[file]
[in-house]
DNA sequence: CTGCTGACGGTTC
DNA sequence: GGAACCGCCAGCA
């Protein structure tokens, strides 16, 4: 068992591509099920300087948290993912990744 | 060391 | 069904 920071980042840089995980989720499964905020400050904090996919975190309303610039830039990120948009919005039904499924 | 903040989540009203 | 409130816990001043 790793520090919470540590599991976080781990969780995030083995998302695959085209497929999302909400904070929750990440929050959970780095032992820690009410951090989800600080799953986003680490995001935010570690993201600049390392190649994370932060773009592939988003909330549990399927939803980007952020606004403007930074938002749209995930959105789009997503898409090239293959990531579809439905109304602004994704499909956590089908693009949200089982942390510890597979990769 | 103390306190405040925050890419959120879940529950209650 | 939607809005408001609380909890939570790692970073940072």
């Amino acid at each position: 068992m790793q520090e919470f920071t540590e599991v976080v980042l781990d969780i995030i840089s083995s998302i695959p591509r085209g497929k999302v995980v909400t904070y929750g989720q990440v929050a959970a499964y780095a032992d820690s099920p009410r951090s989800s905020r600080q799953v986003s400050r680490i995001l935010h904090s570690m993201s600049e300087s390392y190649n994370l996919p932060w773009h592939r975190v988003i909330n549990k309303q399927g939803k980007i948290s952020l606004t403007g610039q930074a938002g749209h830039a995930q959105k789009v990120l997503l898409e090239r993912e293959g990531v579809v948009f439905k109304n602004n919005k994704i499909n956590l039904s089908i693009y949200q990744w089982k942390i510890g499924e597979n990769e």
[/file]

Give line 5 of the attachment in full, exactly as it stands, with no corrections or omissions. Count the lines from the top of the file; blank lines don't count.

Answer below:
């Amino acid at each position: 068992m790793q520090e919470f920071t540590e599991v976080v980042l781990d969780i995030i840089s083995s998302i695959p591509r085209g497929k999302v995980v909400t904070y929750g989720q990440v929050a959970a499964y780095a032992d820690s099920p009410r951090s989800s905020r600080q799953v986003s400050r680490i995001l935010h904090s570690m993201s600049e300087s390392y190649n994370l996919p932060w773009h592939r975190v988003i909330n549990k309303q399927g939803k980007i948290s952020l606004t403007g610039q930074a938002g749209h830039a995930q959105k789009v990120l997503l898409e090239r993912e293959g990531v579809v948009f439905k109304n602004n919005k994704i499909n956590l039904s089908i693009y949200q990744w089982k942390i510890g499924e597979n990769e």